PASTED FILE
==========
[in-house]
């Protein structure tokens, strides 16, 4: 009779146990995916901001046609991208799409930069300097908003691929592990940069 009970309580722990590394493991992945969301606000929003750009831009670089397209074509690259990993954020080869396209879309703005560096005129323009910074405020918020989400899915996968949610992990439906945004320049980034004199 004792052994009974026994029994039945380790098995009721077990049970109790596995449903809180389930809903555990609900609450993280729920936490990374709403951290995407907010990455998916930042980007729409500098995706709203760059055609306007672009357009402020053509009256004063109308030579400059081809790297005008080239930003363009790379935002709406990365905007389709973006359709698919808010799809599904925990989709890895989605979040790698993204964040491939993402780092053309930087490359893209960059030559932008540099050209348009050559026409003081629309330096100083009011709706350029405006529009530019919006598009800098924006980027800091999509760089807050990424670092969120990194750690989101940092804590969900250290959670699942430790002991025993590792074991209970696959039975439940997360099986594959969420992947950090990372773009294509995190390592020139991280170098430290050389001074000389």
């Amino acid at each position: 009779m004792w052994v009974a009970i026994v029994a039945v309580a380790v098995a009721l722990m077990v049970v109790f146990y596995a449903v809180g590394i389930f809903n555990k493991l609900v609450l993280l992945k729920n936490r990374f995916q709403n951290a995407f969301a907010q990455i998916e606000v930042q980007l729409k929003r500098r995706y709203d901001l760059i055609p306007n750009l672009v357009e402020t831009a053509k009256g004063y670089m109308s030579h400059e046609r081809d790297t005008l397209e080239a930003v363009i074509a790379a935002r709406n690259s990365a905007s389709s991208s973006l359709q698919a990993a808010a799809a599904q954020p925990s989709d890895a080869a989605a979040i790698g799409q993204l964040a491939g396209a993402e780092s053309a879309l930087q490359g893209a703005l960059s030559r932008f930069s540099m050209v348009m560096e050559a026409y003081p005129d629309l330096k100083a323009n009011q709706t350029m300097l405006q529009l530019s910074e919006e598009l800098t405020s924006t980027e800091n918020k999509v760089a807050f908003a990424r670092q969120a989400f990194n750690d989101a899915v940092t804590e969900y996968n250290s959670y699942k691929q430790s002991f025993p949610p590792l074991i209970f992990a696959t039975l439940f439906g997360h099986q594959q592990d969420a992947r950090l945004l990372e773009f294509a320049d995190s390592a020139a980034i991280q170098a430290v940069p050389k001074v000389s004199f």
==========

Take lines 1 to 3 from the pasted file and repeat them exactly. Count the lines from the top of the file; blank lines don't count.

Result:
[in-house]
């Protein structure tokens, strides 16, 4: 009779146990995916901001046609991208799409930069300097908003691929592990940069 009970309580722990590394493991992945969301606000929003750009831009670089397209074509690259990993954020080869396209879309703005560096005129323009910074405020918020989400899915996968949610992990439906945004320049980034004199 004792052994009974026994029994039945380790098995009721077990049970109790596995449903809180389930809903555990609900609450993280729920936490990374709403951290995407907010990455998916930042980007729409500098995706709203760059055609306007672009357009402020053509009256004063109308030579400059081809790297005008080239930003363009790379935002709406990365905007389709973006359709698919808010799809599904925990989709890895989605979040790698993204964040491939993402780092053309930087490359893209960059030559932008540099050209348009050559026409003081629309330096100083009011709706350029405006529009530019919006598009800098924006980027800091999509760089807050990424670092969120990194750690989101940092804590969900250290959670699942430790002991025993590792074991209970696959039975439940997360099986594959969420992947950090990372773009294509995190390592020139991280170098430290050389001074000389």
């Amino acid at each position: 009779m004792w052994v009974a009970i026994v029994a039945v309580a380790v098995a009721l722990m077990v049970v109790f146990y596995a449903v809180g590394i389930f809903n555990k493991l609900v609450l993280l992945k729920n936490r990374f995916q709403n951290a995407f969301a907010q990455i998916e606000v930042q980007l729409k929003r500098r995706y709203d901001l760059i055609p306007n750009l672009v357009e402020t831009a053509k009256g004063y670089m109308s030579h400059e046609r081809d790297t005008l397209e080239a930003v363009i074509a790379a935002r709406n690259s990365a905007s389709s991208s973006l359709q698919a990993a808010a799809a599904q954020p925990s989709d890895a080869a989605a979040i790698g799409q993204l964040a491939g396209a993402e780092s053309a879309l930087q490359g893209a703005l960059s030559r932008f930069s540099m050209v348009m560096e050559a026409y003081p005129d629309l330096k100083a323009n009011q709706t350029m300097l405006q529009l530019s910074e919006e598009l800098t405020s924006t980027e800091n918020k999509v760089a807050f908003a990424r670092q969120a989400f990194n750690d989101a899915v940092t804590e969900y996968n250290s959670y699942k691929q430790s002991f025993p949610p590792l074991i209970f992990a696959t039975l439940f439906g997360h099986q594959q592990d969420a992947r950090l945004l990372e773009f294509a320049d995190s390592a020139a980034i991280q170098a430290v940069p050389k001074v000389s004199f």